As the organization nears
five decades of existence...

It has become crystal clear that William Brown, Leroy Campbell, Wendell Campbell, John S. Chase, James C. Dodd, Kenneth B. Groggs, Nelson Harris, Jeh Johnson, E.H. McDowell, Robert J. Nash, Harold Williams, and Robert Wilson were visionaries beyond compare. Their design became the foundation for a thriving community of leaders that are changing the field of architecture, and thereby the world, each and every day.

 

Welcome to NOMA’s updated online home

If you’re already a member we hope you’ll find the resources here, especially the revitalized “Member’s Only” section much to your liking. If you are not a member but are an aspiring or existing AEC professional then we hope the people, projects, articles and interfaces inspire you to join! Finally, if you are simply an interested citizen take a good look around and let us know if you can’t find exactly what you’re looking for!

Book cover

  • Date: August 24, 2018
  • Article by: Pascale Sablan, AIA, NOMA

History Seconds

Number 1 question I received this week was, “If Beverly L. Greene was first and Norma M.
Sklarek is third, then who was second?” #GreatQuestion
Georgia Louis Harris Brown, of Illinois. According to numerous sources she is identified as the second African American Female licensed Architect. Sources including the African American Architects: A Biographical Dictionary, 1865–1945, ed. Dreck Spurlock Wilson. (New York: Routledge, 2004), 72–74.

Learn more about the contributions of minority architects through the ages on the History page

Learn more

Things You Should Know About

NOMA Voices

NOMA

One of the organizations newest chapters launched it’s web presence this summer. Kathleen Starghill Sherrill AIA, NCARB, NOMA, LEED AP is the inaugural President. Here’s an excerpt from the site.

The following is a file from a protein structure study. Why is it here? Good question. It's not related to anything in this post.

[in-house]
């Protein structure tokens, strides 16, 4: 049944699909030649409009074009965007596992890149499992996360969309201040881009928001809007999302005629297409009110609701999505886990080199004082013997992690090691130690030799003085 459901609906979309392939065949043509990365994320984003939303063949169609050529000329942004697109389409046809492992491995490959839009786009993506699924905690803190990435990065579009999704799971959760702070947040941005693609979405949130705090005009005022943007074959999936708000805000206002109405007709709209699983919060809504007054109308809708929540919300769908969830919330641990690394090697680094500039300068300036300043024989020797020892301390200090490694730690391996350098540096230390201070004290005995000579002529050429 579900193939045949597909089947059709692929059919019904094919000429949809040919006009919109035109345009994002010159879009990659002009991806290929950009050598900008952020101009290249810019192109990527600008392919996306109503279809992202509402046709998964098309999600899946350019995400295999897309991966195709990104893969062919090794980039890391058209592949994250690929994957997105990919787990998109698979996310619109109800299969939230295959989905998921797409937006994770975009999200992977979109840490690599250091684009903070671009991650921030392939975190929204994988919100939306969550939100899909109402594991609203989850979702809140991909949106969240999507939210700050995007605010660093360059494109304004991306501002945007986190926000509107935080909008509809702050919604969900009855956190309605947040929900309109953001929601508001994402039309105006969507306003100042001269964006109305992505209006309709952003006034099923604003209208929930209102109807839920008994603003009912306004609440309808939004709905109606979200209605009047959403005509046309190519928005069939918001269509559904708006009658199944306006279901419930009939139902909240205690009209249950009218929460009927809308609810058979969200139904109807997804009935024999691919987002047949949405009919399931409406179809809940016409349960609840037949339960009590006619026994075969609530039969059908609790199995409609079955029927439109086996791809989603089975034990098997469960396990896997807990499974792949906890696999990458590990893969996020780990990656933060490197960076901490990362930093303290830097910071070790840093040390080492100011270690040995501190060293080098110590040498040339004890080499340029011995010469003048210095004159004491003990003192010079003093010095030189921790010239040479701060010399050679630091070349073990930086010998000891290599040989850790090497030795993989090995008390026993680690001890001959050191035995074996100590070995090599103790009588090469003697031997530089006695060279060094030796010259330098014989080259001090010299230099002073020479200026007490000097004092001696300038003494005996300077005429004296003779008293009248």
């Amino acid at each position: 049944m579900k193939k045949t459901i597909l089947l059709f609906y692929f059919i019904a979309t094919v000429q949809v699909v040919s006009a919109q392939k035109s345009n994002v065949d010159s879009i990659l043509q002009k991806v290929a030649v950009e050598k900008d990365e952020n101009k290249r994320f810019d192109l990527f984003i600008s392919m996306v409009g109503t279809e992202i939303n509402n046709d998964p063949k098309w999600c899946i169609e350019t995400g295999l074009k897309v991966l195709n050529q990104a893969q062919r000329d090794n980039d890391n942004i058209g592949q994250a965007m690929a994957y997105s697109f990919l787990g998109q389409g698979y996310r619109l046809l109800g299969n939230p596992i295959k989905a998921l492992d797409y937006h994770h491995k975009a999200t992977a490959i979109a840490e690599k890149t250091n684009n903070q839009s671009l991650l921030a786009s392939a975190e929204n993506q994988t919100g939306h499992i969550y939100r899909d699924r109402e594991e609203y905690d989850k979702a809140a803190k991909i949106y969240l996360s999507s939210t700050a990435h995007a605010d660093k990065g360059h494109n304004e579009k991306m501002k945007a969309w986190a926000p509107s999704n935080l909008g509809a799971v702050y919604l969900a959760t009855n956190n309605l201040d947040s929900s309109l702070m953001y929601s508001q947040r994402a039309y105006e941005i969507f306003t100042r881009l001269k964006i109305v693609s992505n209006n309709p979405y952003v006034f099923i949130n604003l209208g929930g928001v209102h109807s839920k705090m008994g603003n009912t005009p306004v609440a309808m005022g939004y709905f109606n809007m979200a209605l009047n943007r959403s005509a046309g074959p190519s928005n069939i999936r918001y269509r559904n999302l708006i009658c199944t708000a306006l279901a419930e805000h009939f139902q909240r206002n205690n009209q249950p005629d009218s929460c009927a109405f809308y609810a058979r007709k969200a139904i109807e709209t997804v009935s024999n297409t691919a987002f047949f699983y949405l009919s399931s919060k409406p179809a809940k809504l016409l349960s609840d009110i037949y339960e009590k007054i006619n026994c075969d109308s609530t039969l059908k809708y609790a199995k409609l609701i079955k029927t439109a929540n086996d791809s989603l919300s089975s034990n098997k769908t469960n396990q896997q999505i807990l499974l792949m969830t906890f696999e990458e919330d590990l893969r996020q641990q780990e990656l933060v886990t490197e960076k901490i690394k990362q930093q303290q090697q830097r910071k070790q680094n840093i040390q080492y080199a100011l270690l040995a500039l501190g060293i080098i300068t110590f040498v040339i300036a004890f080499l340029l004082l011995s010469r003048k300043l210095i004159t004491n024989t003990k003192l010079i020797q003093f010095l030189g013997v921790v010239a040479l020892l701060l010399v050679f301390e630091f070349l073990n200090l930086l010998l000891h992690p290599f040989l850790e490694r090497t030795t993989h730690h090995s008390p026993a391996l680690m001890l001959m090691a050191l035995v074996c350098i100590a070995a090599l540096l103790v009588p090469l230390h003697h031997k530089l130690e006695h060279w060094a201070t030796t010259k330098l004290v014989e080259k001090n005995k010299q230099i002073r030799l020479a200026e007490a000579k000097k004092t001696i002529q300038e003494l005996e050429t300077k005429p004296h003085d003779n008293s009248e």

Who is your architectural/design inspiration and why
(professional, starchitect, family member, mentor etc.)?

Several people have influenced and inspired me in my career. Early on, I had few influences. Growing up, there were no women or African Americans that I knew of doing what I wanted to do.
My cousin was a mechanical engineer designing trains and industrial equipment, but that was as close as I got. My mother’s spirit of ‘go out there and be the first’ was always guiding me, but it was not until much later that I met Anthony Johns, Leon Bridges, Marshal Purnell and Jack Travis, that I began to have real role models. When I discovered Norma Sklarek and Paul Williams and read their stories, it was like I discovered a new world.

What is your personal mission/goal for Bmore NOMA?

I would like to see this group become a strong advocate for our profession by supporting and adding to the sustained growth of minorities in the field of architecture. Bmore NOMA will be a resource to architects in all stages of professional career, especially those looking to enter the profession. As we support professional growth, we will also be a resource to support better living conditions in undeserved communities in our city.

If given a week long all expense paid trip to travel today, where would you go and why?

I would travel to Egypt. Africa is the birthplace of humans, and on this continent Egypt has the most preserved ancient examples of early humans’ first examples of creating space. Ingenuity, understanding of climate, and use of materials.

Events

Inspiration